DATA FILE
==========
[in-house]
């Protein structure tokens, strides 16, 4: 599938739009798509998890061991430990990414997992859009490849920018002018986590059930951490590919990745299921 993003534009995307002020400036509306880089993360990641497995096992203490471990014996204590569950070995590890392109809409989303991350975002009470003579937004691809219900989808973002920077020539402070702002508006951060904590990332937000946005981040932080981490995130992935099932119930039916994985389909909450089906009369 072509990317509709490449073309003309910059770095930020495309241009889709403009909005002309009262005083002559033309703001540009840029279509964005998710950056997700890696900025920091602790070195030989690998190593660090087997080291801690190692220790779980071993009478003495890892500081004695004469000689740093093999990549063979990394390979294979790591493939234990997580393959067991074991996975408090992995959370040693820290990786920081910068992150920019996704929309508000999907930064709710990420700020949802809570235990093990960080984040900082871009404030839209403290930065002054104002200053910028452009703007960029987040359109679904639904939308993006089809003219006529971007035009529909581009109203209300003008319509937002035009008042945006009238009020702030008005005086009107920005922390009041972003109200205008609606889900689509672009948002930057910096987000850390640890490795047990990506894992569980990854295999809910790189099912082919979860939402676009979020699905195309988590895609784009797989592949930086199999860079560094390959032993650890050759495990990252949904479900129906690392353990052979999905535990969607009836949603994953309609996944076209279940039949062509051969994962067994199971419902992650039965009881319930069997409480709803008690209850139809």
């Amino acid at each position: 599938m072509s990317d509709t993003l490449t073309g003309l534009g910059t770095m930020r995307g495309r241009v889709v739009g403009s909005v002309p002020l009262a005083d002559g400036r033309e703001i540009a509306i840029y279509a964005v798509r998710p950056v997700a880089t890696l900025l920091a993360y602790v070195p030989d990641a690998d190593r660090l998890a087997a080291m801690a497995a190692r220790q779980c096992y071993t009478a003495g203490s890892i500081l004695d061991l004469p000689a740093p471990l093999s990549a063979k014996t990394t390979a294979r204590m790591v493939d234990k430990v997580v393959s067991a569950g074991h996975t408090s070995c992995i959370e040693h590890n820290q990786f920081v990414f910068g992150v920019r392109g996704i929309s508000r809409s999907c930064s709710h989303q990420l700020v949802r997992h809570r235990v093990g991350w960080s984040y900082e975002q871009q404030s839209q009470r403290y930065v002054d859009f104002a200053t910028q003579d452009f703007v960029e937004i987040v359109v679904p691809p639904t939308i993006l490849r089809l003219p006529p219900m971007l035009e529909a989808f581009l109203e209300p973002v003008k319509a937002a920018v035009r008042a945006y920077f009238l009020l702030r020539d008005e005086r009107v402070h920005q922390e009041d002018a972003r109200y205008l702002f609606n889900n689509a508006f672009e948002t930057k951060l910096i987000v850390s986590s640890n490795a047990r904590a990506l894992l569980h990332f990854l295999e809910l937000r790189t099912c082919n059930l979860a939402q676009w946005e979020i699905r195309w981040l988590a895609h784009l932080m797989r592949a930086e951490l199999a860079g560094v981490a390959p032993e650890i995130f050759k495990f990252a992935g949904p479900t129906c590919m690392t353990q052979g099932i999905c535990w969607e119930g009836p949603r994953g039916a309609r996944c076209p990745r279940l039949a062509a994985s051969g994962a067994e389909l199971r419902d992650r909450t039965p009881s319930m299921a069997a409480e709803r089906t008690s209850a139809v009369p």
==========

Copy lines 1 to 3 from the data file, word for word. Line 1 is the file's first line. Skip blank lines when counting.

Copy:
[in-house]
């Protein structure tokens, strides 16, 4: 599938739009798509998890061991430990990414997992859009490849920018002018986590059930951490590919990745299921 993003534009995307002020400036509306880089993360990641497995096992203490471990014996204590569950070995590890392109809409989303991350975002009470003579937004691809219900989808973002920077020539402070702002508006951060904590990332937000946005981040932080981490995130992935099932119930039916994985389909909450089906009369 072509990317509709490449073309003309910059770095930020495309241009889709403009909005002309009262005083002559033309703001540009840029279509964005998710950056997700890696900025920091602790070195030989690998190593660090087997080291801690190692220790779980071993009478003495890892500081004695004469000689740093093999990549063979990394390979294979790591493939234990997580393959067991074991996975408090992995959370040693820290990786920081910068992150920019996704929309508000999907930064709710990420700020949802809570235990093990960080984040900082871009404030839209403290930065002054104002200053910028452009703007960029987040359109679904639904939308993006089809003219006529971007035009529909581009109203209300003008319509937002035009008042945006009238009020702030008005005086009107920005922390009041972003109200205008609606889900689509672009948002930057910096987000850390640890490795047990990506894992569980990854295999809910790189099912082919979860939402676009979020699905195309988590895609784009797989592949930086199999860079560094390959032993650890050759495990990252949904479900129906690392353990052979999905535990969607009836949603994953309609996944076209279940039949062509051969994962067994199971419902992650039965009881319930069997409480709803008690209850139809």
């Amino acid at each position: 599938m072509s990317d509709t993003l490449t073309g003309l534009g910059t770095m930020r995307g495309r241009v889709v739009g403009s909005v002309p002020l009262a005083d002559g400036r033309e703001i540009a509306i840029y279509a964005v798509r998710p950056v997700a880089t890696l900025l920091a993360y602790v070195p030989d990641a690998d190593r660090l998890a087997a080291m801690a497995a190692r220790q779980c096992y071993t009478a003495g203490s890892i500081l004695d061991l004469p000689a740093p471990l093999s990549a063979k014996t990394t390979a294979r204590m790591v493939d234990k430990v997580v393959s067991a569950g074991h996975t408090s070995c992995i959370e040693h590890n820290q990786f920081v990414f910068g992150v920019r392109g996704i929309s508000r809409s999907c930064s709710h989303q990420l700020v949802r997992h809570r235990v093990g991350w960080s984040y900082e975002q871009q404030s839209q009470r403290y930065v002054d859009f104002a200053t910028q003579d452009f703007v960029e937004i987040v359109v679904p691809p639904t939308i993006l490849r089809l003219p006529p219900m971007l035009e529909a989808f581009l109203e209300p973002v003008k319509a937002a920018v035009r008042a945006y920077f009238l009020l702030r020539d008005e005086r009107v402070h920005q922390e009041d002018a972003r109200y205008l702002f609606n889900n689509a508006f672009e948002t930057k951060l910096i987000v850390s986590s640890n490795a047990r904590a990506l894992l569980h990332f990854l295999e809910l937000r790189t099912c082919n059930l979860a939402q676009w946005e979020i699905r195309w981040l988590a895609h784009l932080m797989r592949a930086e951490l199999a860079g560094v981490a390959p032993e650890i995130f050759k495990f990252a992935g949904p479900t129906c590919m690392t353990q052979g099932i999905c535990w969607e119930g009836p949603r994953g039916a309609r996944c076209p990745r279940l039949a062509a994985s051969g994962a067994e389909l199971r419902d992650r909450t039965p009881s319930m299921a069997a409480e709803r089906t008690s209850a139809v009369p």